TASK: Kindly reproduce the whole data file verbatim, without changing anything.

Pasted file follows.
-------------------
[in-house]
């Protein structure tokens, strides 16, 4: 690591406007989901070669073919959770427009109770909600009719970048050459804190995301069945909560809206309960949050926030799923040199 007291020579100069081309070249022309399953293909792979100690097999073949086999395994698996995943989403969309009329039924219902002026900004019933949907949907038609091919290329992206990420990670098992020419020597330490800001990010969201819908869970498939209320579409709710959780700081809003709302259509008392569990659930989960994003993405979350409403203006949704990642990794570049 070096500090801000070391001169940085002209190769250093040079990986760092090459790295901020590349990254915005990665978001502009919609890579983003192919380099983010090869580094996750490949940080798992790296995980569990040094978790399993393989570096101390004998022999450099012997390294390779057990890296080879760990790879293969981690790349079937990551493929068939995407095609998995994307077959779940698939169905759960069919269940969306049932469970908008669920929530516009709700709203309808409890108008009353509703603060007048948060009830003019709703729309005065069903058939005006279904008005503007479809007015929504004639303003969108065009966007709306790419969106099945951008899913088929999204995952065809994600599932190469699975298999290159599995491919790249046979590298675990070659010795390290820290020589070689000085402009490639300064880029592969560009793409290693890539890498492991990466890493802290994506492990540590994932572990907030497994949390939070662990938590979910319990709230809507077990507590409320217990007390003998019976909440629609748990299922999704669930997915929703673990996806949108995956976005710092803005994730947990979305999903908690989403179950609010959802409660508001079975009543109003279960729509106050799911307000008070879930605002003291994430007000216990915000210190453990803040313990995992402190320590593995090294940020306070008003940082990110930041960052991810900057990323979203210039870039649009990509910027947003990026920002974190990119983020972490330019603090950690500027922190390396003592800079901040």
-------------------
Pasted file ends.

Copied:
[in-house]
């Protein structure tokens, strides 16, 4: 690591406007989901070669073919959770427009109770909600009719970048050459804190995301069945909560809206309960949050926030799923040199 007291020579100069081309070249022309399953293909792979100690097999073949086999395994698996995943989403969309009329039924219902002026900004019933949907949907038609091919290329992206990420990670098992020419020597330490800001990010969201819908869970498939209320579409709710959780700081809003709302259509008392569990659930989960994003993405979350409403203006949704990642990794570049 070096500090801000070391001169940085002209190769250093040079990986760092090459790295901020590349990254915005990665978001502009919609890579983003192919380099983010090869580094996750490949940080798992790296995980569990040094978790399993393989570096101390004998022999450099012997390294390779057990890296080879760990790879293969981690790349079937990551493929068939995407095609998995994307077959779940698939169905759960069919269940969306049932469970908008669920929530516009709700709203309808409890108008009353509703603060007048948060009830003019709703729309005065069903058939005006279904008005503007479809007015929504004639303003969108065009966007709306790419969106099945951008899913088929999204995952065809994600599932190469699975298999290159599995491919790249046979590298675990070659010795390290820290020589070689000085402009490639300064880029592969560009793409290693890539890498492991990466890493802290994506492990540590994932572990907030497994949390939070662990938590979910319990709230809507077990507590409320217990007390003998019976909440629609748990299922999704669930997915929703673990996806949108995956976005710092803005994730947990979305999903908690989403179950609010959802409660508001079975009543109003279960729509106050799911307000008070879930605002003291994430007000216990915000210190453990803040313990995992402190320590593995090294940020306070008003940082990110930041960052991810900057990323979203210039870039649009990509910027947003990026920002974190990119983020972490330019603090950690500027922190390396003592800079901040």